the year in ears (2014 edition)

Ten years on is high time to resuscitate a fine tradition at House of Zoka: engaging in three-day knife fights about which live shows of the past year were the most rewarding to experience. Let it be said all live music is rewarding to experience. No I mean that. It’s a time-based art form that transcends ordinary reality with such consistent effectiveness, that the idea of ranking individual instances, even when one or two of them go horribly wrong, seems to indicate one might be missing the point.

However, I grew up in a tradition of negative analysis. There you have it. And here you have this: a top ten of 2014 with no fewer than 14 entries.

  1. Best Show to See After You Just Played an 8-hour Show With a Shamanic Korean Performance Artist
  2. Best Show You Did Not Expect But You Deserved
  3. Best Cover Band
  4. (5. and 6.) Best Investigations of Sound and Vision
  5. (and 8.) Best Downtown Shows In One’s Own Backyard
  6. Best Backyard Show in One’s (Burning) Downtown
  7. Best Front Yard Show At The End of One’s Backroad
  8. (and 12.) Best Drones
  9. Best Double Act of Relentless Churning To Completely Different Effects
  10. Biggest God Damn Surprise

put a fork in it

Meridian Music presents a new work for processed percussion using nothing but plates, cups, bowls, forks, spoons, serving utensils, graters, beaters, ricers, whisks, colanders, flour sifters, and one droning, not burning, can opener. No knives. Some electronics.

Put A Fork In It” is percussionist Suki O’Kane’s first and last composition for kitchen, meant to magnetize some of the Bay Area’s most inventive percussionists and electronicists in contemplation of ordinary objects and their musical properties. Suki is joined by Moe! Staiano and Anna Wray on percussion. Lance Grabmiller, Gretchen Jude and Zachary James Watkins on electronics.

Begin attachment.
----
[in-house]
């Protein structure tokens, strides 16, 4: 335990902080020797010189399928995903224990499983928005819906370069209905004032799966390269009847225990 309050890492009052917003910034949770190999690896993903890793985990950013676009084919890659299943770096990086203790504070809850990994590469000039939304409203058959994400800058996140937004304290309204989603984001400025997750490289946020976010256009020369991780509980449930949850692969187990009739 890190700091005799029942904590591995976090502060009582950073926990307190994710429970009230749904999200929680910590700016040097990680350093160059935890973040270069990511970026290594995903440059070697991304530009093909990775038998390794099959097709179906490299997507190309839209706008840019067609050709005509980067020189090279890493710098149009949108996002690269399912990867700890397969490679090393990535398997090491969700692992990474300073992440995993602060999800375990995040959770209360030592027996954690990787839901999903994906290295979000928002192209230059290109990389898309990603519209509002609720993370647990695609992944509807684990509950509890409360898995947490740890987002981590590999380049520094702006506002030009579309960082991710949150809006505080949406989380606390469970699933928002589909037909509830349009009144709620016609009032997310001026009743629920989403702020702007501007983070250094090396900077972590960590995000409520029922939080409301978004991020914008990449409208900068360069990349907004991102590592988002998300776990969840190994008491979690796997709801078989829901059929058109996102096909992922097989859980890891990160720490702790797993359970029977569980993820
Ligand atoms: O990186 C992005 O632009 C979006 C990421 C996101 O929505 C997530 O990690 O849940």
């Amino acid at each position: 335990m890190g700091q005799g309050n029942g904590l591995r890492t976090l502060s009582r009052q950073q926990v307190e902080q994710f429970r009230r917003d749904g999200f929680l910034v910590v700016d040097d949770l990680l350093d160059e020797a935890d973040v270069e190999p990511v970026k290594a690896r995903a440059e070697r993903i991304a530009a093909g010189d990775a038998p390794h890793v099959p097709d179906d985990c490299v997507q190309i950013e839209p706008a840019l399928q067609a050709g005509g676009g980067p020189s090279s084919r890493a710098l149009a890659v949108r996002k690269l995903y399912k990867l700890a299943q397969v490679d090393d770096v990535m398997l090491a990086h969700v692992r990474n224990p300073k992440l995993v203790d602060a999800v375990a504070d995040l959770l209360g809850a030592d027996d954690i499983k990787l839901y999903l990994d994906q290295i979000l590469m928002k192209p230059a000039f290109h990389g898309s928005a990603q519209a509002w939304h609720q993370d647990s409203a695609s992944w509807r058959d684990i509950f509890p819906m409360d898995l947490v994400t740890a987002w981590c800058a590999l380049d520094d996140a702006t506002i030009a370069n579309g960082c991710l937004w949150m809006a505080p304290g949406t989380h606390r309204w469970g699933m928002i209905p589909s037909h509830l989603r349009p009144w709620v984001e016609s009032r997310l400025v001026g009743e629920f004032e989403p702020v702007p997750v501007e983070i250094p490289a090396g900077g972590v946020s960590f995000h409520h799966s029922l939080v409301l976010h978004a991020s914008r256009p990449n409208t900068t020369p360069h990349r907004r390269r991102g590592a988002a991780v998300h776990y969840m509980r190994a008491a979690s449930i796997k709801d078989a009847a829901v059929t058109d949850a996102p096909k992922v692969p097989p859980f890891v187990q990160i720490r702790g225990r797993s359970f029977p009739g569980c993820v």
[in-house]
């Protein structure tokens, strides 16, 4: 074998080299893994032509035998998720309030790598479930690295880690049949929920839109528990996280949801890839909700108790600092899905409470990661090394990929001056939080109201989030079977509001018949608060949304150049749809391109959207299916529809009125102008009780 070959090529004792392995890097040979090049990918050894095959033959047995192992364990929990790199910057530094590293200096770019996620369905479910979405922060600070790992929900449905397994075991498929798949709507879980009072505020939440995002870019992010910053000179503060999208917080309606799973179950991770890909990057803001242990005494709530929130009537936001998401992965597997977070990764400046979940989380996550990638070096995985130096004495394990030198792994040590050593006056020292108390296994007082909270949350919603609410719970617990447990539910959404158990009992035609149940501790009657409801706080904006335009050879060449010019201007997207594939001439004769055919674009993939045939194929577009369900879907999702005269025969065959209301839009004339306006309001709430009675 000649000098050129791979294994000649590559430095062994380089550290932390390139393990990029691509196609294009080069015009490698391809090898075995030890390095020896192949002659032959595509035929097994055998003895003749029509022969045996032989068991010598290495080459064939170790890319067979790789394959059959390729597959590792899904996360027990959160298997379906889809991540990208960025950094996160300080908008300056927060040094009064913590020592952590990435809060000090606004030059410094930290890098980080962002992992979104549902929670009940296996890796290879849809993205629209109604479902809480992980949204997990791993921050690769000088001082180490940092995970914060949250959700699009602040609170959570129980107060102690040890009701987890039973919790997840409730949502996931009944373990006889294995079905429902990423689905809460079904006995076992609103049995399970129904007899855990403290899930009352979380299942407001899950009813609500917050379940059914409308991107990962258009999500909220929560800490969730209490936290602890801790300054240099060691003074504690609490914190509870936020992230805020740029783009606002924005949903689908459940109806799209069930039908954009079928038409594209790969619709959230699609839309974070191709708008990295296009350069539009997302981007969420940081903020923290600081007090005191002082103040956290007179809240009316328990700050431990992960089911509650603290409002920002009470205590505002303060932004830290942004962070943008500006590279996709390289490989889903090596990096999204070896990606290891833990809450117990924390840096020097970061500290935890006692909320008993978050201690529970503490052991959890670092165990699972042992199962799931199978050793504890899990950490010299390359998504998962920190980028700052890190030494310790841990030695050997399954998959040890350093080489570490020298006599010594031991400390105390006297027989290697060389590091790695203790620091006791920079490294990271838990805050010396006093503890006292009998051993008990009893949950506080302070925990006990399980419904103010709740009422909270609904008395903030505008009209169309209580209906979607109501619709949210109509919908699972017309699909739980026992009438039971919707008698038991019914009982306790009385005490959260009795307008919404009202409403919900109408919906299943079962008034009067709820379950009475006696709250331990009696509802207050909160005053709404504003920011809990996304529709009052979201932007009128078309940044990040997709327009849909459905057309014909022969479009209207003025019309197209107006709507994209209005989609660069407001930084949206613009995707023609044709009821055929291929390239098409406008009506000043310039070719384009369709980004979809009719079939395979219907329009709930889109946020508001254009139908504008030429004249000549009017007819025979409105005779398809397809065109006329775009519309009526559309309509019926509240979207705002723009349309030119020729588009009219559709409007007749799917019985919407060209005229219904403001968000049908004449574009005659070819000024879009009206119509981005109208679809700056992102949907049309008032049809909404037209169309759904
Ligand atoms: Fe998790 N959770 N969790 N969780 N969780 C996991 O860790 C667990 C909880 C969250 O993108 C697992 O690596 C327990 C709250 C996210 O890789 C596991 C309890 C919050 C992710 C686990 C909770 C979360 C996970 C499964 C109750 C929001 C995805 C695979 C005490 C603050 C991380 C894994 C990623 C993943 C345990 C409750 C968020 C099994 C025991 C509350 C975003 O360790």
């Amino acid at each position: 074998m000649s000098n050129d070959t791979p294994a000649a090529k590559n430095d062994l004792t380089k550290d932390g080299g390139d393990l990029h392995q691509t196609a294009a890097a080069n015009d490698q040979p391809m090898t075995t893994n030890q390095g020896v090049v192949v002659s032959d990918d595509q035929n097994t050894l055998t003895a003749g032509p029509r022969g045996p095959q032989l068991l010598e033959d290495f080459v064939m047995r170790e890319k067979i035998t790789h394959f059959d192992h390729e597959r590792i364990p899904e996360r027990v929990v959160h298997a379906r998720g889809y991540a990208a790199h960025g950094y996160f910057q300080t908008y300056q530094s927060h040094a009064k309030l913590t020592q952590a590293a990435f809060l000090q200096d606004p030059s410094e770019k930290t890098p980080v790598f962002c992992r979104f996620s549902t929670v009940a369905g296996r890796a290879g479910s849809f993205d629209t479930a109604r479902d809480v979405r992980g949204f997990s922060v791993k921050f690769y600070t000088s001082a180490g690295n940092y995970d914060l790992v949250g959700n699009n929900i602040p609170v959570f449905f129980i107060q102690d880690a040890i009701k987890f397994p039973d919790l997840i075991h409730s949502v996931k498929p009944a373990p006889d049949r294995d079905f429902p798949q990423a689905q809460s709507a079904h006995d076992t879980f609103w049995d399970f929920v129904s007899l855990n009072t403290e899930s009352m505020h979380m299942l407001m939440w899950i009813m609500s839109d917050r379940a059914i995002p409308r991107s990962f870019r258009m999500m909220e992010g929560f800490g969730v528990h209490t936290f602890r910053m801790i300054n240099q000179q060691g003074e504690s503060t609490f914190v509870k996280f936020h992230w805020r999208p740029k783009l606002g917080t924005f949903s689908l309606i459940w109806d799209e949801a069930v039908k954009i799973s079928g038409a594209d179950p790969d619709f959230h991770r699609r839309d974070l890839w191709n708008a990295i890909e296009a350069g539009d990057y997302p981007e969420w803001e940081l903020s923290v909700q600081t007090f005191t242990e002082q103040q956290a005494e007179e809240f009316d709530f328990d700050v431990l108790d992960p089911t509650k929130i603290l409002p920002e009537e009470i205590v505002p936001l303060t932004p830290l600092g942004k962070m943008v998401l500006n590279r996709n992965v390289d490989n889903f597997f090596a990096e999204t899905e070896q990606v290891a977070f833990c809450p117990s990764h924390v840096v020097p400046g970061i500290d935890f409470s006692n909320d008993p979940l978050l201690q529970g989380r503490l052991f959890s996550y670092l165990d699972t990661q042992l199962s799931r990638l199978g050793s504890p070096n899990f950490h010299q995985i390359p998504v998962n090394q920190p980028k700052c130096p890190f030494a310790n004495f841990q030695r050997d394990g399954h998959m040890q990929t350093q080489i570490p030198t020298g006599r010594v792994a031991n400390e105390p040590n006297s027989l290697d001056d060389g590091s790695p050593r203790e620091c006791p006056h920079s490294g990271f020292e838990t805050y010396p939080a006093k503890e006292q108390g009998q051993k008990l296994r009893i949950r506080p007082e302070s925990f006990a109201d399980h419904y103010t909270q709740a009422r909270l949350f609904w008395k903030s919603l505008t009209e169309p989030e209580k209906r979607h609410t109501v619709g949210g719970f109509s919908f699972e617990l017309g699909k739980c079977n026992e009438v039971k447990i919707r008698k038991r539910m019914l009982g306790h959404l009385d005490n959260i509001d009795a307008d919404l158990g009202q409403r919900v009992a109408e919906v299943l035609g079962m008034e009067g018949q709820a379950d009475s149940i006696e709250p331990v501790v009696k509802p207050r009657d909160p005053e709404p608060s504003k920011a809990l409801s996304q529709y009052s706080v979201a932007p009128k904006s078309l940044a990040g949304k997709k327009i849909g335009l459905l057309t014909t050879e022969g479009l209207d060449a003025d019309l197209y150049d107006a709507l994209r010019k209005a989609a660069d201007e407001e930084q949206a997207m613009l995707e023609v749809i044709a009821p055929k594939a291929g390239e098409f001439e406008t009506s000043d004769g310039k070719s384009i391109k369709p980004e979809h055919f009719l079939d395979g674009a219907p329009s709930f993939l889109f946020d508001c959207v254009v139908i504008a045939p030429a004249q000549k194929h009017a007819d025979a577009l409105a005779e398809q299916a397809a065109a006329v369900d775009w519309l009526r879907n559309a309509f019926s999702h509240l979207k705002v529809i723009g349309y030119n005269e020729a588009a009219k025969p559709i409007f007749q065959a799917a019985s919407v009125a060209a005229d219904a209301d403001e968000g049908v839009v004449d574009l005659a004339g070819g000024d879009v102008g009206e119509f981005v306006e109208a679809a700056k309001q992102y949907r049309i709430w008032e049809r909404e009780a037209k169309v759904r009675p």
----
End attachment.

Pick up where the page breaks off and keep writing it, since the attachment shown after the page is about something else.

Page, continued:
Wednesday, January 9, 2012
Meridian Gallery: Composers in Performance
535 Powell Street, San Francisco
7:30pm
$10 general | $8 student/seniors

About the Performers

Lance Grabmiller is an electronic artist (shudder, Tiny Owl, &Friends, The Abstractions, Nanaqui, HSoA, Stars Like Fleas, C17H19NO3 and Paved in Skin), music publisher (Praemedia) and impresario.

 

Gretchen Jude is a performing artist blending a variety of performance practices for voice, improvisation, traditional Japanese music and Urasenke tea ceremony, electronic and computer music (Candy Acid, Glou-glou and Gestaltish).

 

Moe! Staiano is a percussionist (Vacuum Tree Head, Sleepytime Gorilla Museum), band leader (Surplus 1980, Mute Socialite), and composer (Moe!kestra!).

Zachary James Watkins is a composer (Beam, sfsound, Microscores,  Seattle Chamber Players), multimedia performer and sound artist (Country Western, part of  Meridian Gallery’s Composers in Performance, movable, long commutes between loved ones, music for motors and resonant strings, Positively Right On), and Lecturer of Music at the University of California at Santa Cruz.

Anna Wray is a percussionist (William Winant Percussion Group) at Mills College, where she is a Provost Scholar and recipient of the Carroll Donner Commemorative Scholarship.

About the Composer

Suki O’Kane is a classically trained mallet percussionist, a media ecologist, and a composer working with artists from an encyclopedic range of musical genres. One of the founding members of the lo-fi sampling ensemble The Noodles (with Michael Zelner), plays percussion with Moe! Staiano’s Moe!kestra!, Dan Plonsey’s Daniel Popsicle, Big City Orchestra, Tiny Owl and is an ensemble member of Thingamajigs Performance Group performing new works by Edward Schocker, Dylan Bolles and Zachary Watkins.

Suki has performed live and recorded with She Mob and the side projects of its co-founder Joy (Sue Hutchinson): mad folk duo Junior Showmanship and it’s alter-ego speed metal Winner’s Bitch. She has performed in realizations of Jon Brumit’s Vendetta Retreat; with Lucio Menegon in his Split Lip, Soundtrack Instumentals and Strangelet projects; and with Dohee Lee in realizations of the multidisciplinary performance and installation piece Mago.